The Precision Wirewound is a highly accurate resistor with a very low TCR and can be accurate within .005%. A temperature coefficient of resistance (TCR) of as little a 3 part per million per degree Celsius (3ppm/oC) can be achieved. However these components are too expensive for general use and are normally used in highly accurate DC applications. The frequency response of this type is not good. When used in an rf application all Precision Wirewound Resistors will have a low Q
resonant frequency. The power handling capability is very small. These are generally used in highly accurate DC measuring equipment, and reference resistors for voltage regulators and decoding networks.
The accuracy is maintained at 25oC(degrees Celsius) and will change with temperature. The maximum value available is dependent upon physical size and is much lower than most other types of resistor. Their power rating is approximately 1/10 of a similar physical size in a carbon composition. They are rated for operation at +85oC or +125oC with maximum operating temperature not to exceed +145oC. This means that full rated power can be applied at +85 ( 125) oC with no degradation
in performance. It may be operated above +125 (85) oC if the load is reduced. The derating is linear, rated load at +125(85) oC and no load at +145oC. Life is generally rated for 10,000 hours at rated temperature and rated load. The allowable change in resistance under these conditions is 0.10%. Extended life can be achieved if operated at lower temperatures and reduced power levels. End of life requirements are generally defined by the manufacturer or in some case by user specification.
Some degradation in performance can be expected. In some cases, particularly if the tolerance is very low and the TC is low, the rated power is reduced to improve resistor stability through life. Precision Resistors regardless of type, are designed for maximum accuracy and not to carry power. The materials used in these resistors are highly stable heat treated materials that do change under extended heat and mechanical stress. The manufacturing processes are designed to remove any stresses
induced during manufacture. There is little detectable noise in this type of resistor. The stability and reliability of these resistors is very good and their accuracy can be enhanced by matching the absolute value and the temperature coefficient over their operating range to achieve very accurate voltage division.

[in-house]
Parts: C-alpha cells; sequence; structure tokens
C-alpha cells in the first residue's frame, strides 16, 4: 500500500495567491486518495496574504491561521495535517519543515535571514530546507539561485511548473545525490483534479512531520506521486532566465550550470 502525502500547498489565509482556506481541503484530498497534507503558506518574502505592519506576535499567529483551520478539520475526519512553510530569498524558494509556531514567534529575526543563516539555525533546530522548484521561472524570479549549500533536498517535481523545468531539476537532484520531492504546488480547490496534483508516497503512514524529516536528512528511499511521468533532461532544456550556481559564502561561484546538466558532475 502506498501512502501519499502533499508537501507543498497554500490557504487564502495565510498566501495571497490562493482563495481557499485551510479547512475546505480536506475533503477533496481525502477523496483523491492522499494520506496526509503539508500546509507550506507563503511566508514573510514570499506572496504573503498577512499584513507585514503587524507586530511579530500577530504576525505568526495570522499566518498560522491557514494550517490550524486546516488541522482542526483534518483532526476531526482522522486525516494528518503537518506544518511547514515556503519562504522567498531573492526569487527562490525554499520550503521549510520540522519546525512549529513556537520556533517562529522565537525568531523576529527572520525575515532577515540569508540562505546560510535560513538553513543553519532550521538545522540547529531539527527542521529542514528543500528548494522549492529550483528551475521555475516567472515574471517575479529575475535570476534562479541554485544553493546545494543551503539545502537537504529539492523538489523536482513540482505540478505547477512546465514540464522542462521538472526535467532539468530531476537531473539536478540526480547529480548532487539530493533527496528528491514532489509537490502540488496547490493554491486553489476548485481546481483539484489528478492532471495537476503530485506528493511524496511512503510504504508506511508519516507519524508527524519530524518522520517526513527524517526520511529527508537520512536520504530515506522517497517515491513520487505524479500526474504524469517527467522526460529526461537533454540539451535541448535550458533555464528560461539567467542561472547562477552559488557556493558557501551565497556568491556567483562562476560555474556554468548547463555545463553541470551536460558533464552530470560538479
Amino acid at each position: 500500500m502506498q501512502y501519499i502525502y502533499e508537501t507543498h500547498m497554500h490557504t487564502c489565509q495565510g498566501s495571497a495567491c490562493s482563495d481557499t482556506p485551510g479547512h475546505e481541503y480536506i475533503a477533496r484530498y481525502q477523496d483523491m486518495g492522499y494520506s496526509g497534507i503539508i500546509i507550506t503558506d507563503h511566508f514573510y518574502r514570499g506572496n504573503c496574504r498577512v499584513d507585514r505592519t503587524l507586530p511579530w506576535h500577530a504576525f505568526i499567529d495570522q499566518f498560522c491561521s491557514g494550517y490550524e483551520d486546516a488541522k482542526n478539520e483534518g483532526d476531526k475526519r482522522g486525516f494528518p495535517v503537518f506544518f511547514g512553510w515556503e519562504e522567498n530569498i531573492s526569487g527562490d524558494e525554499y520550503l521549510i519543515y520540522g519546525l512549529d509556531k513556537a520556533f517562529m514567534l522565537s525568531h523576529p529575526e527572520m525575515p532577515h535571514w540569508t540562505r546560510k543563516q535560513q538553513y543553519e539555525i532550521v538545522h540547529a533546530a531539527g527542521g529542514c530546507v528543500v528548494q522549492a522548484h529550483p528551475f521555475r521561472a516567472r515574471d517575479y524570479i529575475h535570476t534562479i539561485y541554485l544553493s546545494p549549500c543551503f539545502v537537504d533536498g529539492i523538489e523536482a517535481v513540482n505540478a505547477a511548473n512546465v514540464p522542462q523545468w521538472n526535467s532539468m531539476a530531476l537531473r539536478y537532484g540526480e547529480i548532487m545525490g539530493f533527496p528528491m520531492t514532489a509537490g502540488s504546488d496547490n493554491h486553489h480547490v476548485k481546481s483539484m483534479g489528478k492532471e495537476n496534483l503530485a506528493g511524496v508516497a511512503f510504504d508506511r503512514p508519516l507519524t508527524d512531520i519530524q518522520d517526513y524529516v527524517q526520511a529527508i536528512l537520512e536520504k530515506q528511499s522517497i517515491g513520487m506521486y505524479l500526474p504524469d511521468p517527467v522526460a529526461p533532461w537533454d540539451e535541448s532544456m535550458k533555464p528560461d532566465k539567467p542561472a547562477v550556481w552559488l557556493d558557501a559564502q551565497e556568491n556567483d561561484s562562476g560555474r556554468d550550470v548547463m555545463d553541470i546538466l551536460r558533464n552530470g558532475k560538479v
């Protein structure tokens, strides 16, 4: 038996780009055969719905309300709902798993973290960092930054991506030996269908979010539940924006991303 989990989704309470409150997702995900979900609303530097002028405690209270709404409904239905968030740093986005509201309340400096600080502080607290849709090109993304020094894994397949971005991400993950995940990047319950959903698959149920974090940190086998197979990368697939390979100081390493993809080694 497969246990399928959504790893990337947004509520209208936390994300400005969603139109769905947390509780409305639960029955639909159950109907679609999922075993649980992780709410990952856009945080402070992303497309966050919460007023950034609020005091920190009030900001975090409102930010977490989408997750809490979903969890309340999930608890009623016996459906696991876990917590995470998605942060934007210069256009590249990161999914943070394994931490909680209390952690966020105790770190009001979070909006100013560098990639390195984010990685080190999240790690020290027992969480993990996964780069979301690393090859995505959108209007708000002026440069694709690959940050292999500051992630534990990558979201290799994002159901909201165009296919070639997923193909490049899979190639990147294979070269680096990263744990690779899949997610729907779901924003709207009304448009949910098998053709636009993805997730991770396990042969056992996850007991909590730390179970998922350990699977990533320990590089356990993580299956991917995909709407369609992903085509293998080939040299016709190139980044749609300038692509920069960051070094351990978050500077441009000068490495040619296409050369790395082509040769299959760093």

The NIST (National Institute of Standards and Technology) Standard can be as accurate as .001% with roughly the same TCR as Precision Wirewound Resistors and are very stable. These are used as a standard in verifying the accuracy of resistive measuring devices. They are normally the Primary Standards of a company's test lab.
They are returned to the NIST for measurement and their accuracy is tracked through out the standards life to determine the Standard's stability. Most companies will have two sets of standards so that they can continue to measure while one set of standards are being measured by the NIST . They will alternate returning these NIST Standards to the NIST , one set one year and the other set the next year. For extremely accurate measurements, the Standard with the longest history
and the best stability will be used. If erratic readings are received from the NIST over a period of years, the Standard is retired. Also, if the reading has significantly changed since the last NIST reading, the standard is suspect and all measurements made using that standard must be checked. Normally, a standard will take about 3 years to stabilize and becomes more stable with time unless it has had excessive power applied or has been dropped. These
standards are generally stored in an
oil bath at +25oC. During measurement, a thermometer is placed in a cavity in the top of the Standard, called the oil well, and the temperature is recorded for each measurement so that the exact value can be determined. That is the value at +25oC plus or minus the change in value caused by the temperature coefficient. Each standard will have a temperature correction chart for exact values. Being stored in the oil bath prevents the Standard from being stressed by changes in room
temperature. These are highly precision devices and are expensive to buy and expensive to maintain, but they are the primary resistor reference for any test lab.
These resistors are furnished in a totally enclosed metal case and for values above 1 ohm, this enclosure is filled with mineral oil (other type of oil may contain additives that can cause corrosion in later life). The values below 1 ohm may be built in an enclosure that is perforated and these must be submersed in oil. If power is applied without it being submersed, the Standard will be ruined.